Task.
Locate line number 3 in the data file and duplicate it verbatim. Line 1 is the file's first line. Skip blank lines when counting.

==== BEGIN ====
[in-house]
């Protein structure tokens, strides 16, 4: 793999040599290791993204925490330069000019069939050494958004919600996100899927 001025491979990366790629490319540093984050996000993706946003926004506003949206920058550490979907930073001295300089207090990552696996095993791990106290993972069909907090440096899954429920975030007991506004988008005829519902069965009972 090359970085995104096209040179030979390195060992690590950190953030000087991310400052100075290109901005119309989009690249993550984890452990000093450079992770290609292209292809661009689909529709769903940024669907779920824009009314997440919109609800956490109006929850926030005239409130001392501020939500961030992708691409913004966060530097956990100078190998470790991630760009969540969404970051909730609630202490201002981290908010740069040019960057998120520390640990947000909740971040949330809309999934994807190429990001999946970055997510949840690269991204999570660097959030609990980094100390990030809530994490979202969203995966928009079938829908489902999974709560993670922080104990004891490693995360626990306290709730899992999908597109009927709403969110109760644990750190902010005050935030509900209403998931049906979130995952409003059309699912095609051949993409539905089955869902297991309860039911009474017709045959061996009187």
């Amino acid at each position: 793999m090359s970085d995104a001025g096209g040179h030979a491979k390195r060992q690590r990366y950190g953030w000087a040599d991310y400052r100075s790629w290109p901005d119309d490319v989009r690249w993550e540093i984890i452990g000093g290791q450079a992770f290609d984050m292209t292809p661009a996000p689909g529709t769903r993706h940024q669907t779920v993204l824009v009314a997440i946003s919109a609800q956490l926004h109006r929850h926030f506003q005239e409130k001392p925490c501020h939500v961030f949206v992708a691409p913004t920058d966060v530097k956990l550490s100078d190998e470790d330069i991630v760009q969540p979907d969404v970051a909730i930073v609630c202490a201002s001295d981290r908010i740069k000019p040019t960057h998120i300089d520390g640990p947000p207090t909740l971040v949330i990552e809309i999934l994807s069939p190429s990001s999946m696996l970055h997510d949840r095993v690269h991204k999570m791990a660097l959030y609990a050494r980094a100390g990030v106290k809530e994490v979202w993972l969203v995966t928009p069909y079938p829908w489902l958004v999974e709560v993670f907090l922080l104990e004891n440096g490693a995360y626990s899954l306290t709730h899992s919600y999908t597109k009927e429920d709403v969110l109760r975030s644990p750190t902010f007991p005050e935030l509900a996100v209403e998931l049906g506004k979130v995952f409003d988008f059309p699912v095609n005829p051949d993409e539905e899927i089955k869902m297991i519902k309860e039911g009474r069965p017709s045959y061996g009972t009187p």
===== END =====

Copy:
């Amino acid at each position: 793999m090359s970085d995104a001025g096209g040179h030979a491979k390195r060992q690590r990366y950190g953030w000087a040599d991310y400052r100075s790629w290109p901005d119309d490319v989009r690249w993550e540093i984890i452990g000093g290791q450079a992770f290609d984050m292209t292809p661009a996000p689909g529709t769903r993706h940024q669907t779920v993204l824009v009314a997440i946003s919109a609800q956490l926004h109006r929850h926030f506003q005239e409130k001392p925490c501020h939500v961030f949206v992708a691409p913004t920058d966060v530097k956990l550490s100078d190998e470790d330069i991630v760009q969540p979907d969404v970051a909730i930073v609630c202490a201002s001295d981290r908010i740069k000019p040019t960057h998120i300089d520390g640990p947000p207090t909740l971040v949330i990552e809309i999934l994807s069939p190429s990001s999946m696996l970055h997510d949840r095993v690269h991204k999570m791990a660097l959030y609990a050494r980094a100390g990030v106290k809530e994490v979202w993972l969203v995966t928009p069909y079938p829908w489902l958004v999974e709560v993670f907090l922080l104990e004891n440096g490693a995360y626990s899954l306290t709730h899992s919600y999908t597109k009927e429920d709403v969110l109760r975030s644990p750190t902010f007991p005050e935030l509900a996100v209403e998931l049906g506004k979130v995952f409003d988008f059309p699912v095609n005829p051949d993409e539905e899927i089955k869902m297991i519902k309860e039911g009474r069965p017709s045959y061996g009972t009187p």